What do you need at your bench to complete repairs seen most often this time of year?
We’re continuing this month-long repair campaign and discussing the most popular ring repairs that bench jewelers do, especially during one of their busiest times of the year.
Typically, ring repairs take the most amount of work because they get much more wear than other jewelry. That's why it's important to be well-rounded in even the simple repairs. These top four most frequent ring repairs are ones that we know you as jewelers see a lot, so we want to make sure we provide information about the best machines, hand tools, fabricated metals, and more that you can add into your repair process. These tried and tested products are the ones that we trust, and we know you'll love them.
As you may know, resizing a ring is a reasonably straightforward process commonly used by bench jewelers to add or remove a piece of metal from the shank of a ring. Resizing is often utilized to increase or decrease the diameter or ring size. For this particular repair, sizing stock can be your best friend. Start by cutting the ring’s shank at the base and forming the ring around a mandrel to find the correct size. Then cut away the extra metal in the shank if needing to size down or insert more sizing stock to size up. The rings' ends are soldered together and filed to the proper shape. Once polished, it’s as good as new.
Prong retipping is generally used to repair prongs that have been worn down. The prongs keep the gemstone or diamond in place, so it is essential to rebuild them when needed. During this process, we recommend using laser wire with your laser welder to complete the very precise replacement of the tips that hold down the gemstone or a diamond in place. For a demonstration, check out our video that shows how to retip a prong with a laser welder.
For even easier installation, our Redi-Prongs® come in a variety of prong tip shapes and can save you even more time and materials. These tools will help prevent getting solder on parts of the ring where it isn’t intended.
A ring that your customer has worn for long periods of their life will eventually begin to wear thin, specifically on the lowest part of the shank. To reshank the ring, remove the degrading metal and replace it with a partial shank. This is also the same process that you would take if you are replacing the shank with an adjustable shank, giving your customer more options when it comes to the size of their ring. Make sure to blend the new shank with the existing ring by using an abrasive kit, polishing wheels, and files. Polish the ring and shank to blend everything even further, and the finished piece will result in a seamless repair.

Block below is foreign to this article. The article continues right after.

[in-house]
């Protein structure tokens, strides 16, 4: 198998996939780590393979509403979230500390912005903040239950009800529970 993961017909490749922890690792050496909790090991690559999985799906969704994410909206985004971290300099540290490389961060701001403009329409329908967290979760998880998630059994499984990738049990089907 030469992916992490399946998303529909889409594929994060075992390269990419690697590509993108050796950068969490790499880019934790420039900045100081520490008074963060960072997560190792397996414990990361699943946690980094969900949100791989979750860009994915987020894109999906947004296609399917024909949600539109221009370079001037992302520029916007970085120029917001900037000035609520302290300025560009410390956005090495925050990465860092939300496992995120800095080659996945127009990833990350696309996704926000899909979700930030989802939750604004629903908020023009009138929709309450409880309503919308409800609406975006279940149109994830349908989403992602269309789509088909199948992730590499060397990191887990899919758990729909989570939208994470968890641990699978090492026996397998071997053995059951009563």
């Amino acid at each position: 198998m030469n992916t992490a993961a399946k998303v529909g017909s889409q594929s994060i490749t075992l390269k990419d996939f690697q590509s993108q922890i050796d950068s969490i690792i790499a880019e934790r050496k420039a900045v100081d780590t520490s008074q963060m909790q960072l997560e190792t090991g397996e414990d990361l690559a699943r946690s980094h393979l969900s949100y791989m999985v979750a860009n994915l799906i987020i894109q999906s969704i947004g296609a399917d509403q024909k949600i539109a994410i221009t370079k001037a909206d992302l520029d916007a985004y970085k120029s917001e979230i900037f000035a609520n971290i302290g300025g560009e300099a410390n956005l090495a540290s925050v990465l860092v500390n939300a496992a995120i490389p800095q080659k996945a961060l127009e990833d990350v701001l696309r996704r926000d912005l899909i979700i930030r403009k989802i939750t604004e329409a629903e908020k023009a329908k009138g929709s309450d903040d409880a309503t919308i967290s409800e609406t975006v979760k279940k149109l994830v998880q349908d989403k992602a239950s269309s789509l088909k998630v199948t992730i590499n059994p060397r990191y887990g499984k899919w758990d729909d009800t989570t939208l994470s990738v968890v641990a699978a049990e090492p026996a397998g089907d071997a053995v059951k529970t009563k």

Resetting A Stone
Another common repair that jewelers tend to is replacing gemstones or diamonds that have fallen out of the setting of their customer's rings. Customers can try to avoid this problem with annual maintenance of their most worn pieces. However, there is always a possibility of stones falling out if not correctly set from the start. Resetting a stone combines retipping as well as most likely having to re-notch the prongs after rebuilding them. To do so, we recommend selecting some of our most popular stone setting tools like our burs to get the most precise grooves in the prong. That way, the girdle of any faceted gemstone or diamond can easily rest inside. Complete the repair with the retipping process, polish away any imperfections, and your repair is finished.
Complete the Repair With a Laser Welder
Various tools can be used when it comes to ring repair. One of our favorites is a laser welder. Laser welders like the Coherent®-Rofin Starweld Desktop XE-Power (14-0135) use light energy to fuse metal to itself to create solid and undetectable seams. These machines make repairs on hard-to-reach areas, like a ring, much more accessible than with a soldering torch. You can also use to laser to work around heat-sensitive areas like a ring with a gemstone as the center stone. Complete these simple resizing, retipping, and other repair jobs in half the amount of time. Then you can return your customer’s precious pieces even more quickly.
Repairs come in all shapes and sizes and at different levels of difficulty, and we want to make sure that no matter the job, you are always prepared. Visit Stuller.com/Repairs to see even more tools and equipment that can give you a helping hand this repair season.
Make sure to check back next week and all month long as we dive even deeper into more information on jewelry repairs. Check out last week’s article where we went over how to make the Repair Intake Process run even more smoothly.